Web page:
This splendid disc was originally released on the Panton label, but happily reappears here on Supraphon. The fact that the conductorless Prague Chamber Orchestra can play this rhythmically tricky music with such confidence bespeaks long familiarity with Martinu's personal idiom. These are, one and all, fabulous pieces, particularly the Toccata e due canzone, a masterwork if ever there was one, and a much darker and more emotionally draining essay than the neo-baroque title might suggest.
Here's the bottom line: these are simply the finest versions of all three works. Tempos are lively, balances true, those long, syncopated, lyrical cantilenas in the first movements of the Tocatta and Sinfonietta soar as if self-propelled. No detail of Martinu's ceaselessly inventive orchestration passes unobserved, and his busy rhythms and obsessive ostinatos never turn mechanical (a potential issue in the Concerto Grosso especially). As usual, the Czech woodwinds (oboes especially) are a joy, and pianist Josef Hála plays delightfully in all three pieces. Excellent sonics offer an ideal combination of warmth and clarity. It doesn't get any better than this.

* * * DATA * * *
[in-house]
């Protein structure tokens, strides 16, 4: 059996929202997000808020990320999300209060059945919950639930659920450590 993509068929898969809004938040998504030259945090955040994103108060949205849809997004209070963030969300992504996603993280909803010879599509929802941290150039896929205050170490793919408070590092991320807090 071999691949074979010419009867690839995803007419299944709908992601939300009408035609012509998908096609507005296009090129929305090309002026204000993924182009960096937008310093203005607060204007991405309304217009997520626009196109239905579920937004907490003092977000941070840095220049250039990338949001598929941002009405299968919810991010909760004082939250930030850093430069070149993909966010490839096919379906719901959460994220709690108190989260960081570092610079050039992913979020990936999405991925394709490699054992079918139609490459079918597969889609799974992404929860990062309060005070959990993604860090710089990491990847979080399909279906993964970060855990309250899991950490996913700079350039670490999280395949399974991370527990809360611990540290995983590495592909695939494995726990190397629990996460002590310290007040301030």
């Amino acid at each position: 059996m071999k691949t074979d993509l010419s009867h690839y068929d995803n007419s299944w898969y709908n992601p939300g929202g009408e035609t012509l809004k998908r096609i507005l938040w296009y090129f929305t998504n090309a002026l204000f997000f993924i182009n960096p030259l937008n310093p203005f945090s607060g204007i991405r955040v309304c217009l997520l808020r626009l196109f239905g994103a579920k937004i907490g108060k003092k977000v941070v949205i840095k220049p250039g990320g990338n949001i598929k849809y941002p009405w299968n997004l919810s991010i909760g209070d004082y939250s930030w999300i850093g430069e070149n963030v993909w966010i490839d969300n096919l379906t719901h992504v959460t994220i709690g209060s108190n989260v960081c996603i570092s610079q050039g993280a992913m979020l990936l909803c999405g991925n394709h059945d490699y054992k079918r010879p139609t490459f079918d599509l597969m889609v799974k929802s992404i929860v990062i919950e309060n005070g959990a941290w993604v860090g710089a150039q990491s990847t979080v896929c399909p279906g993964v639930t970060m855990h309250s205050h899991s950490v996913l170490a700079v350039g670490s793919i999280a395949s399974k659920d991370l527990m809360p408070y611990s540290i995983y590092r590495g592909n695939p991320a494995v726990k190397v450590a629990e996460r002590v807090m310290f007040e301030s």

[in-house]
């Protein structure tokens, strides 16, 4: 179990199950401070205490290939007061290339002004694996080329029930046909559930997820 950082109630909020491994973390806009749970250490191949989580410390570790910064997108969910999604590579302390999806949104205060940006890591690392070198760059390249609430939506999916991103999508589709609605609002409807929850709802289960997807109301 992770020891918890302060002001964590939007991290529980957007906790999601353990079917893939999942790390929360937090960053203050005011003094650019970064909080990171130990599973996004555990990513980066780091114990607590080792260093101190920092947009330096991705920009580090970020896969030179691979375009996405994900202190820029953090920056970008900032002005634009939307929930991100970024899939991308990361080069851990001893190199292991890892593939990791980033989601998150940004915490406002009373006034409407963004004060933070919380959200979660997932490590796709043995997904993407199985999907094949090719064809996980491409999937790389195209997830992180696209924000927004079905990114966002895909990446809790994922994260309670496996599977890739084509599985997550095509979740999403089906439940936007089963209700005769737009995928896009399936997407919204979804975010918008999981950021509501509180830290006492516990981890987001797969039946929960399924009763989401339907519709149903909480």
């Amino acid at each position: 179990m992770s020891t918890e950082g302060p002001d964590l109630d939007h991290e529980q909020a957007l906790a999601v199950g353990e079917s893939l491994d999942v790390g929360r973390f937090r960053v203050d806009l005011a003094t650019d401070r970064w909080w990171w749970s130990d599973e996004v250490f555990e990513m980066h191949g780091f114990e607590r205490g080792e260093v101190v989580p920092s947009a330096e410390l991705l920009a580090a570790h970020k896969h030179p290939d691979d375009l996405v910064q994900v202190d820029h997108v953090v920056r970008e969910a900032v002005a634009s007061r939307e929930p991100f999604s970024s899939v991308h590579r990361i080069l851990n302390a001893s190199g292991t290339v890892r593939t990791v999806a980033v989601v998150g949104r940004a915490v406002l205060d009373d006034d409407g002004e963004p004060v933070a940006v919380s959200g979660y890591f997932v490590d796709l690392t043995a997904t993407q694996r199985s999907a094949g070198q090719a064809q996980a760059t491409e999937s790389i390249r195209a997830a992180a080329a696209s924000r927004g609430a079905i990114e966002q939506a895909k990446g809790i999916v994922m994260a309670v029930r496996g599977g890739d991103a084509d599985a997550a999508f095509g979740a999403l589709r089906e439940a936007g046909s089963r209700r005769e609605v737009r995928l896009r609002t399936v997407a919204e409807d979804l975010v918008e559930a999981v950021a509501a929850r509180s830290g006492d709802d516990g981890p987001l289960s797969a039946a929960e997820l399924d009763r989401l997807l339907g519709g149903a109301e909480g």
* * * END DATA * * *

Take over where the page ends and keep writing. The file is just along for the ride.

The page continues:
--David Hurwitz, ClassicsToday.com